HHH column: COVID, Schimmelpenninck and Citizenship by Jasper Bongers

The HHH column is a monthly blog in which History, Health & Healing members share their thoughts on research, current affairs, or anything to do with medical history. Each edition is written by a different member – in due time, we hope to offer everybody a chance to publish a contributionThis month, the floor is for Jasper Bongers, PhD candidate at the Open University of the Netherlands, researching the citizenship game and public health in Utrecht (1866-2001) at the Open University of the Netherlands. In this column, Jasper untangles a journalist’s strong comments on COVID vaccination and explains how the pandemic reveals different, coexisting citizenship claims.

COVID, Schimmelpenninck and Citizenship

Jasper Bongers

In October 2021, the well-known Dutch columnist Sander Schimmelpenninck wrote that the COVID-19 pandemic was not only a health crisis, but also a citizenship crisis.[i] For Schimmelpenninck, there are certain ‘basic rules to good citizenship’. And, although he is not very clear on what these rules are, it is evident to him that the people refusing to be vaccinated do not abide by these rules. According to Schimmelpenninck:

Taking a vaccine is a black-and-white choice, you can’t be a bit vaccinated. Whomever chooses not to get a vaccine, against all advice, chooses a side. This side consists of people who refuse to participate in the larger collective, because their altruism is limited to people from the same family or religion, or because their narcissism makes them incapable of altruism.

Schimmelpenninck goes on to argue that a narrow pursuit of self-interest is a major threat to citizenship, as citizenship would require taking the interests of other people into account – thus providing some insight into what he holds to be the underlying rules of citizenship.

A sticker saying ‘no’ to vaccination passports. Photo taken by Donald Trung Quoc Don (Chữ Hán: 徵國單) – Wikimedia Commons. 

Schimmelpenninck makes an interesting point, but it is a rather one-sided argument. There are more ways to understand the relation between citizenship and public health than only the one that he suggests. Looking at the matter from a medical-historical viewpoint, I think it is important to point out that there have historically been multiple views on what constitutes ‘good’ in public health citizenship. This point can be illustrated by referring to the edited volume Health and citizenship: Political cultures of health in modern Europe (2014).[ii] In this book, historians Frank Huisman and Harry Oosterhuis outline various traditions of citizenship, most notably the liberal (stressing protection against intrusion of the state), social (focussing on collectively ensuring that health is an inalienable right) and neo-republican (emphasizing civic responsibilities) traditions. Although the relative prominence of these traditions, or ‘ideal types’, changes over time – with liberal conceptions of citizenship being dominant in the middle of the 19th century and the neo-republican conceptions rising in the late 20th century – it is important to emphasize that the traditions of citizenship overlap. In terms of periodization, there is no clear cut-off between, say, liberal and social citizenship traditions.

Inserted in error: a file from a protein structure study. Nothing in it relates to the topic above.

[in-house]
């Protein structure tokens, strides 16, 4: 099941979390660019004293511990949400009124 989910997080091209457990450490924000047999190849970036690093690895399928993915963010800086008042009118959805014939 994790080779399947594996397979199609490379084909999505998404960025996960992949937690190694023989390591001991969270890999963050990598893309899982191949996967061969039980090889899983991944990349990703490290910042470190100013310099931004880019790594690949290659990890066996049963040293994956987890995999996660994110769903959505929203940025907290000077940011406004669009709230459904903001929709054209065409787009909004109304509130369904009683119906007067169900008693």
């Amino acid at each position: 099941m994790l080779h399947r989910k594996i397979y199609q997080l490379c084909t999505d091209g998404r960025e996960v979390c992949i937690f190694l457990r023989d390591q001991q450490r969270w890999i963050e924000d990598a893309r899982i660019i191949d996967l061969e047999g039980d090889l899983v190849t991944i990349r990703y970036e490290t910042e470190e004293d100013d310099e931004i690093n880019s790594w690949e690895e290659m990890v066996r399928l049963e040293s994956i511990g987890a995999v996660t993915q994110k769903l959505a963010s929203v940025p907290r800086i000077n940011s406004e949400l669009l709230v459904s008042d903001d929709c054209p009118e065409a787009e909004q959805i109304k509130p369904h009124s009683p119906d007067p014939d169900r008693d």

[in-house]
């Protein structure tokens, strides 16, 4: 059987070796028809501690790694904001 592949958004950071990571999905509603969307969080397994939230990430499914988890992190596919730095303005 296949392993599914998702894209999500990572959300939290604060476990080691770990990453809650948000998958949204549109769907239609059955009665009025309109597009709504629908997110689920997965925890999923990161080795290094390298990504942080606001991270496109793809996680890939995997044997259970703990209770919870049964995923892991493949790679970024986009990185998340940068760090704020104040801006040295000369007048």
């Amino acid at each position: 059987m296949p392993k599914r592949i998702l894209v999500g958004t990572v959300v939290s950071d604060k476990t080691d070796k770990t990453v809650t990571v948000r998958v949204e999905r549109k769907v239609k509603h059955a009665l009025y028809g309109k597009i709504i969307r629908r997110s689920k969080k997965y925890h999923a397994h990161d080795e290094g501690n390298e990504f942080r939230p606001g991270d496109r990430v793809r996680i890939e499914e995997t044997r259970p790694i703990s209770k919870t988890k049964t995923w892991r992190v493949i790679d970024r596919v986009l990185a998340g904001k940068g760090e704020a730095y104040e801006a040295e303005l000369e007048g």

Huisman and Oosterhuis rightly make the point that public health citizenship has historically taken multiple shapes. But the multiplicity of citizenship does not only exist in the past. We can also distinguish various ways of understanding citizenship and health when looking at our contemporary COVID case. Beside the view posited by Schimmelpenninck, we can also recognise a vocabulary of citizenship when observing the ways in which people refusing vaccination write about themselves and their decisions: a vocabulary about standing up against medical authority in the name of freedom, and about a resilient political community defending the rights to  free speech and bodily integrity in challenging times. In this ‘anti-vax’ narrative, Schimmelpenninck’s good citizens could even (provocatively) be seen as sheep: as subjects rather than citizens.

Schimmelpenninck is right to point out that COVID is not only a health issue. Indeed, it is also an issue of citizenship. But ‘citizenship crisis’ sounds a bit too panicky for my taste. I would say that COVID has shown us (once again) that there are more ways than one to build a citizenship claim. Whilst Schimmelpennick’s citizenship-narrative is (probably) grounded in what may roughly be called a communitarian philosophical tradition (emphasizing collectivity), those refusing vaccination often build on a version of libertarian values (emphasizing autonomy and freedom of choice).

As I see it, the coronavirus is one of the many rounds of the citizenship game playing out in the history of public health: the ongoing struggle over who can position themselves as full members of the political community.

[i] Sander Schimmelpenninck, “De coronacrisis is inmiddels vooral een burgerschapscrisis”, De Volkskrant, 31 oktober 2021, https://www.volkskrant.nl/columns-opinie/de-coronacrisis-is-inmiddels-vooral-een-burgerschapscrisis~b9521ea7/ .

[ii] Frank Huisman en Harry Oosterhuis, Health and Citizenship: Political Cultures of Health in Modern Europe. Routledge, 2015.

Are you a member of HHH and are you interested in writing a column on a topic of your choice? E-mail us at chiara.lacroix@gmail.com.